Shipwrecks in other parts of the country generally end up with nothing more than a grainy, indeterminate shot taken in bad weather from a difficult angle by the local newspaper’s resident snapper. Usually there are rocks in the way or the storm has obscured the detail, or the ship itself is too far away to be clear. Even when the pictures do reveal more than just storm-force conditions, most twentieth-century shipping would hardly inspire poetry.

But these photographs are unquestionably beautiful. Not, one supposes, that the crew and the passengers of these wrecks cared much for looks as they sped towards their graves. But in showing these ships and the people surrounding them with such care and veracity, the photographs do give them back some final dignity.

“The ship”, said José Emilio Pacheco, “is the universal symbol of our journey across the Sea of Storms: life. They simultaneously evoke the cradle, the coffin and mobility forever threatened by the abyss.” At the time that John Gibson began to take photographs, shipwrecks were living terrors that happened frequently: even today, with other types of transportation, their prominence continues in metaphors for isolation and destruction. Ships continue to sink in poetry and the imagination. However, there can still be survivors.

The Gibsons continued their work during the 20th century until the death of Frank, the last of the photographers to continue the tradition. Recently, England’s National Maritime Museum acquired the archive amassed by the Gibson family during more than 125 years in an auction at Sotheby’s. The collection consists of 1,360 glass and film negatives of more than 200 shipwrecks off the treacherous coasts of Cornwall and the Isles of Scilly. Here is a selection of it.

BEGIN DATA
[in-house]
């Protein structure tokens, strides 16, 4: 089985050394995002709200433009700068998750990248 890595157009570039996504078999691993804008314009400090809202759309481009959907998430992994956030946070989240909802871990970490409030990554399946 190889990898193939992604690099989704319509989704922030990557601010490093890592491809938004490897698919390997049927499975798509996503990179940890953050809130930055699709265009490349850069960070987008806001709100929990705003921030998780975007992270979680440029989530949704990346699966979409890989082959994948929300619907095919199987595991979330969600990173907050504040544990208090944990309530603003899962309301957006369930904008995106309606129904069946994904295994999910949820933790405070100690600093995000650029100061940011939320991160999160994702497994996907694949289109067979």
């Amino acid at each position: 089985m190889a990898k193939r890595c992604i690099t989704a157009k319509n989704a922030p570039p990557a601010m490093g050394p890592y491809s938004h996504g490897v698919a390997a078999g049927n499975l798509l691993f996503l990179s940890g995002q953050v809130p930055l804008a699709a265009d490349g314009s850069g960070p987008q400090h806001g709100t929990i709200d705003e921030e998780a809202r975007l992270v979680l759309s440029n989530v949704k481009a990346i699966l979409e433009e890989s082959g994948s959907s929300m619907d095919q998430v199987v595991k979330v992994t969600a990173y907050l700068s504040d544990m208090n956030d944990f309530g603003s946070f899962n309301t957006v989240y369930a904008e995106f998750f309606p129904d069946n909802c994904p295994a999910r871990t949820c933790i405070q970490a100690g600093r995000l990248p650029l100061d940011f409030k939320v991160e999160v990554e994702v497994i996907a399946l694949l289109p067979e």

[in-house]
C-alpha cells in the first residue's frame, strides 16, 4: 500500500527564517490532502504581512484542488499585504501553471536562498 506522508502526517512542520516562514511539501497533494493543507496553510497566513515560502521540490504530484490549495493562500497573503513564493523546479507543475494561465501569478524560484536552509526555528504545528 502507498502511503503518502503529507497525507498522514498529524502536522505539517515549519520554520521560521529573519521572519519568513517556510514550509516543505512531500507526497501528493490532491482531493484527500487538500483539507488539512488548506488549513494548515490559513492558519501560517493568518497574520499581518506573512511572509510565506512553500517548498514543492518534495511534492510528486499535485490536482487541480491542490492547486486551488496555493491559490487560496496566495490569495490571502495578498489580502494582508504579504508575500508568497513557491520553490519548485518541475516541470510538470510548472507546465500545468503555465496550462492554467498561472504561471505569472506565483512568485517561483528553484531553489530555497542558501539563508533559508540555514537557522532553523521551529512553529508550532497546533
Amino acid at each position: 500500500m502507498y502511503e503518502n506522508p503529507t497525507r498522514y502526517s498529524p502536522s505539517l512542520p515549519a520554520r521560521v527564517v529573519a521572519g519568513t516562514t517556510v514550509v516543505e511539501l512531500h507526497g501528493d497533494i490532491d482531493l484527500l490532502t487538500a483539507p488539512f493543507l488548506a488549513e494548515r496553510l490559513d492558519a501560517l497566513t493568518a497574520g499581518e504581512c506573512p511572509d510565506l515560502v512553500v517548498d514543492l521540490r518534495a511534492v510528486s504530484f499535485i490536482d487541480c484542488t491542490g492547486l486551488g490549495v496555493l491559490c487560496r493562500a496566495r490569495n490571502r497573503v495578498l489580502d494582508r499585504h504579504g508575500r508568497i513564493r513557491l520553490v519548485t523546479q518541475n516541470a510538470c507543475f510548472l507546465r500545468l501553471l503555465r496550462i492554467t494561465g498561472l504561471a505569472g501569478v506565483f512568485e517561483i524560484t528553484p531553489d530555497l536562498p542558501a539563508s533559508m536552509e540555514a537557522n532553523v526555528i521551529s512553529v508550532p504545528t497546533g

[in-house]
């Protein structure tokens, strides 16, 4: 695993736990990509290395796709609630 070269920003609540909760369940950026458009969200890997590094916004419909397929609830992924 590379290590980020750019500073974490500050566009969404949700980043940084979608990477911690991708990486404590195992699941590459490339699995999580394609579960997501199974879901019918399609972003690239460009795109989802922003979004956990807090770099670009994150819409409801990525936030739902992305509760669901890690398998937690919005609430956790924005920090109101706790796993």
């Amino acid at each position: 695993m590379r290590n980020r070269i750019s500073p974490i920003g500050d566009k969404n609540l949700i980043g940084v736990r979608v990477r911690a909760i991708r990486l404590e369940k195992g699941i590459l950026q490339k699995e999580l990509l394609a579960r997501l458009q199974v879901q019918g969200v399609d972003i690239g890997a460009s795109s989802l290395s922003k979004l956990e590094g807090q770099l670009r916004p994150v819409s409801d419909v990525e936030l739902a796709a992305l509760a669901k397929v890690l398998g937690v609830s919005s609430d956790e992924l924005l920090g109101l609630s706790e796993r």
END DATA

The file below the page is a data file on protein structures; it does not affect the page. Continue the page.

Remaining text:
12341605_944202825648472_2835789369933191699_n 12377619_944202842315137_2423154230045491497_o 12346448_944203085648446_1147141158732481524_n 10286755_944203068981781_6418471850825572110_o 12363010_944203032315118_2624508562456606931_o 11143204_944203015648453_378722948670167582_n 12365924_944202995648455_5147276403113761414_o 12342770_944202988981789_4143240475530773887_n 12241279_944202962315125_6959503644592866296_n 12342520_944202902315131_4678003787819775999_n 12346358_944202878981800_2925981634072399069_n 12391164_944202868981801_1250639431057957221_n 3465_944202855648469_7219215584595843492_n,